"It's frustrating and something to lose sleep about as well," Cherubini said.
He says he incurred the cost from February's winter storm.
"To get a bill like this and not be responsible for it is really frustrating," he added.
Cherubini learned, though, he wasn't alone. ABC13 has reported on high bills because of the storm, leaving many to wonder how they're going to pay for it. We took their concerns and questions to the Better Business Bureau.
"First, dispute the charge with your credit card company. If its auto-pay and being deducted from your bank account, we suggest you turn off auto-pay until those charges are disputed," said VP of Operations at BBB Houston, Leah Napoliello.
The BBB also recommends reaching out to your electric company. If that doesn't get you anywhere, they say then reach out to the BBB to file a complaint, or the Texas Public Utility Commission.
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The BBB gives Entrust Energy an "F" rating due to complaint patterns, saying promises the company has made to customers sometimes aren't reflected in their bills.
ABC13 reached out to Entrust, which filed for Chapter 11 bankruptcy in March. President and CEO Alexis Keene emailed us saying:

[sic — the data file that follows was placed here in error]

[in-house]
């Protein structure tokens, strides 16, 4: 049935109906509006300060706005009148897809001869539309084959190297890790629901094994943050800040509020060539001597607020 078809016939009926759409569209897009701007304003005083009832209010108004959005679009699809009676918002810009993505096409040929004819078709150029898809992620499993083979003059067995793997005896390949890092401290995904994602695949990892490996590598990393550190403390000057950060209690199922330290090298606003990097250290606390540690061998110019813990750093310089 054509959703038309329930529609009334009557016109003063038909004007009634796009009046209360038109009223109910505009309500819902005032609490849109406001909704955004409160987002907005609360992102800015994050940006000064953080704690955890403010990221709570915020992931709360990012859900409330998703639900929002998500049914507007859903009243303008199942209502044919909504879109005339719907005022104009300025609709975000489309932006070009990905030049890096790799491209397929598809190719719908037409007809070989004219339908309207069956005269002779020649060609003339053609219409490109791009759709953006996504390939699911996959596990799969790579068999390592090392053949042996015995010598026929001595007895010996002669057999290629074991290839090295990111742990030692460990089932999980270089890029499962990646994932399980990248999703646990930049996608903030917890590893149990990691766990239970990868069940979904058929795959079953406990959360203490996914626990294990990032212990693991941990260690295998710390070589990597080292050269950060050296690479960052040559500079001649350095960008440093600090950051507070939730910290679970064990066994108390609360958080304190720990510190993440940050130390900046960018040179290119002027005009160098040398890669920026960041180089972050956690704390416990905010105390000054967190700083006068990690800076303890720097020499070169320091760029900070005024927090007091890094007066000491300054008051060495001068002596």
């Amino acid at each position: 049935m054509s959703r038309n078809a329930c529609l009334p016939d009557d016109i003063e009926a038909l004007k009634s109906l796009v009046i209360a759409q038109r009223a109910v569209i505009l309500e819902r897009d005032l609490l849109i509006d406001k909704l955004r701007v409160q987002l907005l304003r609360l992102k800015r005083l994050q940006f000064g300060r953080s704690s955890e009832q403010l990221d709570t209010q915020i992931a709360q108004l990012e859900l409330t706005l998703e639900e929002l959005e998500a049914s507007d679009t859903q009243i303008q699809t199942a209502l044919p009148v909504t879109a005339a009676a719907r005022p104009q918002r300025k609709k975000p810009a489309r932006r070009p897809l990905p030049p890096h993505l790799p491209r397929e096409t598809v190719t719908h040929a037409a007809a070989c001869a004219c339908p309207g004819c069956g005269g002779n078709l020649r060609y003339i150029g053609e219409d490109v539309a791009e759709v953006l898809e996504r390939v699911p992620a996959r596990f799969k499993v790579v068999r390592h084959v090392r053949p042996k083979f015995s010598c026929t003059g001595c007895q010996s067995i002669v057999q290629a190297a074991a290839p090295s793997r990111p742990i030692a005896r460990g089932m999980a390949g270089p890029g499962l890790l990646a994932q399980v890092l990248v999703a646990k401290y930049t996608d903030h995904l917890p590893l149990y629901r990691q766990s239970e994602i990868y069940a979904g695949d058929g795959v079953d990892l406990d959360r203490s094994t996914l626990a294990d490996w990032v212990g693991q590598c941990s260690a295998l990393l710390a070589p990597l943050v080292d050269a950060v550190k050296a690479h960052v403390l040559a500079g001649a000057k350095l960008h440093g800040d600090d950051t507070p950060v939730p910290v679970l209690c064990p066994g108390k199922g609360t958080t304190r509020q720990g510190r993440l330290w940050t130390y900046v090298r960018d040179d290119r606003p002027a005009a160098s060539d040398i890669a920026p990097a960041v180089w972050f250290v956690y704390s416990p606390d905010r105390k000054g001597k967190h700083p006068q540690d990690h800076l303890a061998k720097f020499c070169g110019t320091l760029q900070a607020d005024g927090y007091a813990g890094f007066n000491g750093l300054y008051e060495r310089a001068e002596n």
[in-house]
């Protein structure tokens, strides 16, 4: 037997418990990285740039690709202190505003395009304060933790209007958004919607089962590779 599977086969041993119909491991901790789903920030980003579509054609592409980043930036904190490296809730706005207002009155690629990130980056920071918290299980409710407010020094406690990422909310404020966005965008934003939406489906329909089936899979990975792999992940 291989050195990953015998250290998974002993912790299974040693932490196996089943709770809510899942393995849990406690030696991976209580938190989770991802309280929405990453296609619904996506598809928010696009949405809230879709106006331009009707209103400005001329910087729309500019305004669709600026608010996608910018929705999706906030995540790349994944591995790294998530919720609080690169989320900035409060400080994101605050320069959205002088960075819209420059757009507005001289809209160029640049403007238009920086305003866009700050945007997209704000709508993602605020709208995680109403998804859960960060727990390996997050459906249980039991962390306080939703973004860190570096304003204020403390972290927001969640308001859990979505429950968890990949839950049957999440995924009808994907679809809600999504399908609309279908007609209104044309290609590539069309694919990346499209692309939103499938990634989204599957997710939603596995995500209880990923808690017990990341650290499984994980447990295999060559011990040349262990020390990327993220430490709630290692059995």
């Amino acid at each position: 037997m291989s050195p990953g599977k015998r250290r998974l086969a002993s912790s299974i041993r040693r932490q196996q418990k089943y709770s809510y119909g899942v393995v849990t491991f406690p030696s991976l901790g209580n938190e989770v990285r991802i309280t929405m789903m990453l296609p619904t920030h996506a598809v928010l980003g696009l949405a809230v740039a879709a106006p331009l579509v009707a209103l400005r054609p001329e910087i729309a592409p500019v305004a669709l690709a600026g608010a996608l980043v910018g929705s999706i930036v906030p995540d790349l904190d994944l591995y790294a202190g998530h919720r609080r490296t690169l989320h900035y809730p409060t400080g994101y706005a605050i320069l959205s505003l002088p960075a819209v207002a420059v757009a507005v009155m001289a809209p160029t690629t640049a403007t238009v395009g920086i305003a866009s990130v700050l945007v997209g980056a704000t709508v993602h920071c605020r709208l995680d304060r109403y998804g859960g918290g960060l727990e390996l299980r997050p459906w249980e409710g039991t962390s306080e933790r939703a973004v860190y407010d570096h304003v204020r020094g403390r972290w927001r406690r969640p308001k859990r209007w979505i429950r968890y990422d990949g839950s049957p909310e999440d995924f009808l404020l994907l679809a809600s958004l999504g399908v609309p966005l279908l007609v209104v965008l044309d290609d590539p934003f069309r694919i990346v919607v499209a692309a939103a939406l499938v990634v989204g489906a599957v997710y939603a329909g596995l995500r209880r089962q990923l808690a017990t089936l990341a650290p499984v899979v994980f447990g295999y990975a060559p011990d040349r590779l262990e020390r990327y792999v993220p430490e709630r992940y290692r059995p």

"As you may be aware, it is our policy to not discuss active litigation matters, during the pendency of the case. Entrust Energy and affiliates filed for Chapter 11 bankruptcy on March 30, 2021. What I can share is that Entrust is evaluating all options within the context of the bankruptcy process to be able to compromise all index customer bills issued as final invoices sent to our customers on an Indexed product for the period covering the artic freeze that experienced ERCOT's inflated energy prices. Further, we are alerting these same customers of our intent to seek a compromise for this final invoice, as soon as practicable considering that anything we might be able to credit or compromise would be subject now to the Bankruptcy Court's approval. We appreciate the patience of our valuable former customers of Entrust Energy as we work within the constraints of the Bankruptcy Court process to seek such a compromise on behalf of these affected customers."
As for Cherubini, he says he won't be paying his nearly $18,000 bill.
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